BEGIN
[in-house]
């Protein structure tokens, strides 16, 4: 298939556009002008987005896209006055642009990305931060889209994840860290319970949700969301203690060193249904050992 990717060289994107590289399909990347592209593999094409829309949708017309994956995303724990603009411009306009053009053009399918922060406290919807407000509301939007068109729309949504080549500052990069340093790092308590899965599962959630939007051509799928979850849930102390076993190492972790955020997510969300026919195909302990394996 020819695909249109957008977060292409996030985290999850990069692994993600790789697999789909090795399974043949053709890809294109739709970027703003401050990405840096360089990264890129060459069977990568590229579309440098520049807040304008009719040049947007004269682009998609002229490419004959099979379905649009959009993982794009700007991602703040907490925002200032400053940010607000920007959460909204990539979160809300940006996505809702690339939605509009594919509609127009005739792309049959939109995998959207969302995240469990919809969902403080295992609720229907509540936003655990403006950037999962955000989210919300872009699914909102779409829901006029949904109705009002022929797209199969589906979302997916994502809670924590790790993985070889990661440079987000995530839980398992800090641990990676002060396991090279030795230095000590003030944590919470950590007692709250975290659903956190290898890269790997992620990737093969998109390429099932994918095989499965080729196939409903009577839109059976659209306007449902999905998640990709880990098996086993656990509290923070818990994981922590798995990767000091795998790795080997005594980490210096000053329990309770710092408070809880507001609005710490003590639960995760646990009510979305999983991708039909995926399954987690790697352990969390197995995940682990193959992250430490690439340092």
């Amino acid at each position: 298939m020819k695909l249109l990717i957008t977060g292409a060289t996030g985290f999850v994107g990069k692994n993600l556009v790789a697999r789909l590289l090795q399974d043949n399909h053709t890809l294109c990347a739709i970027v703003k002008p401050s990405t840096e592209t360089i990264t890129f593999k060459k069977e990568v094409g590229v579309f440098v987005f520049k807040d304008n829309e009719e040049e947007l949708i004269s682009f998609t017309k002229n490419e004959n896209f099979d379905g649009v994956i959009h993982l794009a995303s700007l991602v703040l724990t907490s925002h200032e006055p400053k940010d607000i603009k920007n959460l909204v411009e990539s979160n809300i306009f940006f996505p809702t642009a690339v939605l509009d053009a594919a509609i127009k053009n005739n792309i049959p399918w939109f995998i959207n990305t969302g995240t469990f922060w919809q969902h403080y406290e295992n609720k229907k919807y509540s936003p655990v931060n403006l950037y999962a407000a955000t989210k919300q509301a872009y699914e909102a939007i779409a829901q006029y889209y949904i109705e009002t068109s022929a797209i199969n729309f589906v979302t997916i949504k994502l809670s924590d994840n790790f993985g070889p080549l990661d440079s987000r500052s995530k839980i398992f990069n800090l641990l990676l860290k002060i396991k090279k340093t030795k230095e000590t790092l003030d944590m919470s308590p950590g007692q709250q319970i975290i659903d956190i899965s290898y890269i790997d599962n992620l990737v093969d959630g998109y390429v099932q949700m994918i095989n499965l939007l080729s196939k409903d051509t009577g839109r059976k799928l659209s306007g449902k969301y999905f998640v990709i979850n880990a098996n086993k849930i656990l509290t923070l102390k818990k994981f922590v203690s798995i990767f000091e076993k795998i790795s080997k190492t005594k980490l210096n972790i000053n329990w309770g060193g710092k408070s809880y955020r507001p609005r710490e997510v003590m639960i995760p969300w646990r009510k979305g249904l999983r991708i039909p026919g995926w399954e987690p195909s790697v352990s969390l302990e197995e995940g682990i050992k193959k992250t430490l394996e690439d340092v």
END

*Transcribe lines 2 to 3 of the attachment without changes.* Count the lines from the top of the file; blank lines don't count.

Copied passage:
């Protein structure tokens, strides 16, 4: 298939556009002008987005896209006055642009990305931060889209994840860290319970949700969301203690060193249904050992 990717060289994107590289399909990347592209593999094409829309949708017309994956995303724990603009411009306009053009053009399918922060406290919807407000509301939007068109729309949504080549500052990069340093790092308590899965599962959630939007051509799928979850849930102390076993190492972790955020997510969300026919195909302990394996 020819695909249109957008977060292409996030985290999850990069692994993600790789697999789909090795399974043949053709890809294109739709970027703003401050990405840096360089990264890129060459069977990568590229579309440098520049807040304008009719040049947007004269682009998609002229490419004959099979379905649009959009993982794009700007991602703040907490925002200032400053940010607000920007959460909204990539979160809300940006996505809702690339939605509009594919509609127009005739792309049959939109995998959207969302995240469990919809969902403080295992609720229907509540936003655990403006950037999962955000989210919300872009699914909102779409829901006029949904109705009002022929797209199969589906979302997916994502809670924590790790993985070889990661440079987000995530839980398992800090641990990676002060396991090279030795230095000590003030944590919470950590007692709250975290659903956190290898890269790997992620990737093969998109390429099932994918095989499965080729196939409903009577839109059976659209306007449902999905998640990709880990098996086993656990509290923070818990994981922590798995990767000091795998790795080997005594980490210096000053329990309770710092408070809880507001609005710490003590639960995760646990009510979305999983991708039909995926399954987690790697352990969390197995995940682990193959992250430490690439340092």
């Amino acid at each position: 298939m020819k695909l249109l990717i957008t977060g292409a060289t996030g985290f999850v994107g990069k692994n993600l556009v790789a697999r789909l590289l090795q399974d043949n399909h053709t890809l294109c990347a739709i970027v703003k002008p401050s990405t840096e592209t360089i990264t890129f593999k060459k069977e990568v094409g590229v579309f440098v987005f520049k807040d304008n829309e009719e040049e947007l949708i004269s682009f998609t017309k002229n490419e004959n896209f099979d379905g649009v994956i959009h993982l794009a995303s700007l991602v703040l724990t907490s925002h200032e006055p400053k940010d607000i603009k920007n959460l909204v411009e990539s979160n809300i306009f940006f996505p809702t642009a690339v939605l509009d053009a594919a509609i127009k053009n005739n792309i049959p399918w939109f995998i959207n990305t969302g995240t469990f922060w919809q969902h403080y406290e295992n609720k229907k919807y509540s936003p655990v931060n403006l950037y999962a407000a955000t989210k919300q509301a872009y699914e909102a939007i779409a829901q006029y889209y949904i109705e009002t068109s022929a797209i199969n729309f589906v979302t997916i949504k994502l809670s924590d994840n790790f993985g070889p080549l990661d440079s987000r500052s995530k839980i398992f990069n800090l641990l990676l860290k002060i396991k090279k340093t030795k230095e000590t790092l003030d944590m919470s308590p950590g007692q709250q319970i975290i659903d956190i899965s290898y890269i790997d599962n992620l990737v093969d959630g998109y390429v099932q949700m994918i095989n499965l939007l080729s196939k409903d051509t009577g839109r059976k799928l659209s306007g449902k969301y999905f998640v990709i979850n880990a098996n086993k849930i656990l509290t923070l102390k818990k994981f922590v203690s798995i990767f000091e076993k795998i790795s080997k190492t005594k980490l210096n972790i000053n329990w309770g060193g710092k408070s809880y955020r507001p609005r710490e997510v003590m639960i995760p969300w646990r009510k979305g249904l999983r991708i039909p026919g995926w399954e987690p195909s790697v352990s969390l302990e197995e995940g682990i050992k193959k992250t430490l394996e690439d340092v």